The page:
Stay Vigilant to Prevent Spread of Spotted Lanternfly
Volume 24 Issue 3, Summer 2019
by Kerry Bzdyk
In the year since we first reported on the arrival of the Spotted Lanternfly in our region, its numbers have grown. This invasive insect was found in Winchester in January 2018. Since then the area of detection has grown from one square mile to 16 square miles, prompting the Virginia Department of Agriculture and Consumer Services to issue a quarantine this past May. That quarantine regulates the movement of items on which the Lanternfly or its eggs may be attached. Homeowners and businesses alike are required to inspect any items that are stored outdoors before they are transported out of the quarantine area. Businesses within the quarantine are required to obtain a permit to be allowed to self-inspect before moving goods.
The Spotted Lanternfly (Lycorma delicatula) is a plant hopper that is native to Asia, where it primarily feeds on Tree of Heaven (Ailanthus altissima). Adults measure about an inch long and a half-inch wide with their wings folded. The forewings are mainly gray with black spots near the base and a darker region at the tip with lighter veins. The hind wings are a bright scarlet at the base, with an area of black with a white band. The abdomen is yellow, with black bands down the center.
Since it was first detected in Berks County, Pennsylvania, in 2014, it has shown a remarkable ability to thrive and spread. Its habit of laying eggs on any outdoor surface (including trucks, lawn furniture, play equipment, etc.) has contributed to its spread. It is a particular threat to agriculture in our region, feeding on commercially valuable crops such as grapes, apples, and other foods. In addition, the Spotted Lanternfly is also a notable pest to homeowners. Lanternflies feed on ornamental and native vegetation and secrete honeydew, which is a sticky sweet liquid that attracts the growth of mold and the interest of ants and other insects.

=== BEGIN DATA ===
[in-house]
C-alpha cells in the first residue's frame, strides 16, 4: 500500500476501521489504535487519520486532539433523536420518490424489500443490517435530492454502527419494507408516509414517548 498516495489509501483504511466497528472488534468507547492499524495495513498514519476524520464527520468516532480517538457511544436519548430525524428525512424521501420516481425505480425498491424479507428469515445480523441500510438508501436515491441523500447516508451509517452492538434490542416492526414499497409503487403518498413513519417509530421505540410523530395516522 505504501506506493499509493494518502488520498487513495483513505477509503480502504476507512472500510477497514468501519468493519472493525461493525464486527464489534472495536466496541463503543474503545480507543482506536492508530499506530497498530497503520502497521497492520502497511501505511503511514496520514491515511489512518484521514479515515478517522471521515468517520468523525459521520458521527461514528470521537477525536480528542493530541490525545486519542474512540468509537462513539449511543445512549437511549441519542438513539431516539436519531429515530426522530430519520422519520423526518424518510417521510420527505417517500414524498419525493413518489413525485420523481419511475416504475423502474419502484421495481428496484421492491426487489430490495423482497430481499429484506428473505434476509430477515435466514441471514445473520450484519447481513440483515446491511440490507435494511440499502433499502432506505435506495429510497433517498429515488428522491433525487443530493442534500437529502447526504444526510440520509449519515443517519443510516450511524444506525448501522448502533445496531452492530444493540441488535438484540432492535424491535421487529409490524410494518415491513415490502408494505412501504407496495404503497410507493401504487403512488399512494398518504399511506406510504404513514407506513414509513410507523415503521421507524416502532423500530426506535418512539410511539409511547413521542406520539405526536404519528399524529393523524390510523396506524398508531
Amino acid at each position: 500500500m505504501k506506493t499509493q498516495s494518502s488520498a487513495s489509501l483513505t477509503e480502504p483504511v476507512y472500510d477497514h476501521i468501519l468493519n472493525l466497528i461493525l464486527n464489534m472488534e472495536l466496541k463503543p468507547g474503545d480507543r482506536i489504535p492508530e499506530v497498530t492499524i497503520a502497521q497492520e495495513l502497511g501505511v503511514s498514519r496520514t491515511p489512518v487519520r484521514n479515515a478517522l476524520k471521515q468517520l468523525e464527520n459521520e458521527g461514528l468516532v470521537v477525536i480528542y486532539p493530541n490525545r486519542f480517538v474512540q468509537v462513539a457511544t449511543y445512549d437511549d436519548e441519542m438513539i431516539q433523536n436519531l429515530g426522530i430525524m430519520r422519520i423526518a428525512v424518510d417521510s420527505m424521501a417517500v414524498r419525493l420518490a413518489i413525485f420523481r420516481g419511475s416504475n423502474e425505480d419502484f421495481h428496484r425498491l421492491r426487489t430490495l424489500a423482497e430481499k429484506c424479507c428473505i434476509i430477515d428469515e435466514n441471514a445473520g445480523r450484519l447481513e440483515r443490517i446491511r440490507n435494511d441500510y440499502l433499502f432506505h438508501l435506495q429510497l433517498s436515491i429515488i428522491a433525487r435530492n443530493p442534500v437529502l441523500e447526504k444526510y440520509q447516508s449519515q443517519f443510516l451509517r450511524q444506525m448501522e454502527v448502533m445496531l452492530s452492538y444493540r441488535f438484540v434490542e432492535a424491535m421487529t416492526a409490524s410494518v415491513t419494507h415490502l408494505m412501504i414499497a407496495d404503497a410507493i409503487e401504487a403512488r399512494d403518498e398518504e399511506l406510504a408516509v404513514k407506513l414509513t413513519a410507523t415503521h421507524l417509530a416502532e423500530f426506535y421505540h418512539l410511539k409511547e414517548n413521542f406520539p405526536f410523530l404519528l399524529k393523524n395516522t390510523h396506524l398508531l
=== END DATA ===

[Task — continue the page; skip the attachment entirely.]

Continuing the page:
The possibility of this insect finding its way to Loudoun County is real, but there is much you can do to help prevent a full invasion. By familiarizing yourself with the description and life cycle of the Spotted Lanternfly and its preferred host tree, and remaining observant in your daily routine, you may be able to detect this invader and report your find quickly.
For detailed descriptions with photos click here where you will also find a link for reporting any sightings. If possible, take photographs or capture specimens. Be extra vigilant when transporting outdoor items that may be purchased for home use. Last, spread the word. Tell friends and neighbors about this invasive species. With awareness and vigilance we can help prevent the spread of this harmful pest.
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